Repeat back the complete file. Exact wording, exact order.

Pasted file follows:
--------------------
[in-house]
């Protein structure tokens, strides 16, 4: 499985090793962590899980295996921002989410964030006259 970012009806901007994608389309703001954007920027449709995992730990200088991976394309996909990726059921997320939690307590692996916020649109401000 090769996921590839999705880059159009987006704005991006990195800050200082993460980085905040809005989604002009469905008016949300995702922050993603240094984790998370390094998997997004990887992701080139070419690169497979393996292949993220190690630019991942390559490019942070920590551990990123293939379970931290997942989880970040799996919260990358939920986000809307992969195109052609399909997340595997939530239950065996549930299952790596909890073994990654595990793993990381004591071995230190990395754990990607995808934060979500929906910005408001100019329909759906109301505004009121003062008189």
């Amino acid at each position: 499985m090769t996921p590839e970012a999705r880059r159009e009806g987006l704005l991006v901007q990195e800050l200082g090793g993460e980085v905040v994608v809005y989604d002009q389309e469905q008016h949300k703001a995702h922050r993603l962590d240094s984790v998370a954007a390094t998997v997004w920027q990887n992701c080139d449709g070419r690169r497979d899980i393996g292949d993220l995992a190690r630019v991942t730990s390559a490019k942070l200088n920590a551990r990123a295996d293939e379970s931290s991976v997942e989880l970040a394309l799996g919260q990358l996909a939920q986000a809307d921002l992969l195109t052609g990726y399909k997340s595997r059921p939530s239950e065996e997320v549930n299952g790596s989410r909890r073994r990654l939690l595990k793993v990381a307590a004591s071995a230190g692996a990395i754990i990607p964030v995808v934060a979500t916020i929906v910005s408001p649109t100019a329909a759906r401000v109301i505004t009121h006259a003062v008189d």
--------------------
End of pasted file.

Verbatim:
[in-house]
């Protein structure tokens, strides 16, 4: 499985090793962590899980295996921002989410964030006259 970012009806901007994608389309703001954007920027449709995992730990200088991976394309996909990726059921997320939690307590692996916020649109401000 090769996921590839999705880059159009987006704005991006990195800050200082993460980085905040809005989604002009469905008016949300995702922050993603240094984790998370390094998997997004990887992701080139070419690169497979393996292949993220190690630019991942390559490019942070920590551990990123293939379970931290997942989880970040799996919260990358939920986000809307992969195109052609399909997340595997939530239950065996549930299952790596909890073994990654595990793993990381004591071995230190990395754990990607995808934060979500929906910005408001100019329909759906109301505004009121003062008189």
């Amino acid at each position: 499985m090769t996921p590839e970012a999705r880059r159009e009806g987006l704005l991006v901007q990195e800050l200082g090793g993460e980085v905040v994608v809005y989604d002009q389309e469905q008016h949300k703001a995702h922050r993603l962590d240094s984790v998370a954007a390094t998997v997004w920027q990887n992701c080139d449709g070419r690169r497979d899980i393996g292949d993220l995992a190690r630019v991942t730990s390559a490019k942070l200088n920590a551990r990123a295996d293939e379970s931290s991976v997942e989880l970040a394309l799996g919260q990358l996909a939920q986000a809307d921002l992969l195109t052609g990726y399909k997340s595997r059921p939530s239950e065996e997320v549930n299952g790596s989410r909890r073994r990654l939690l595990k793993v990381a307590a004591s071995a230190g692996a990395i754990i990607p964030v995808v934060a979500t916020i929906v910005s408001p649109t100019a329909a759906r401000v109301i505004t009121h006259a003062v008189d």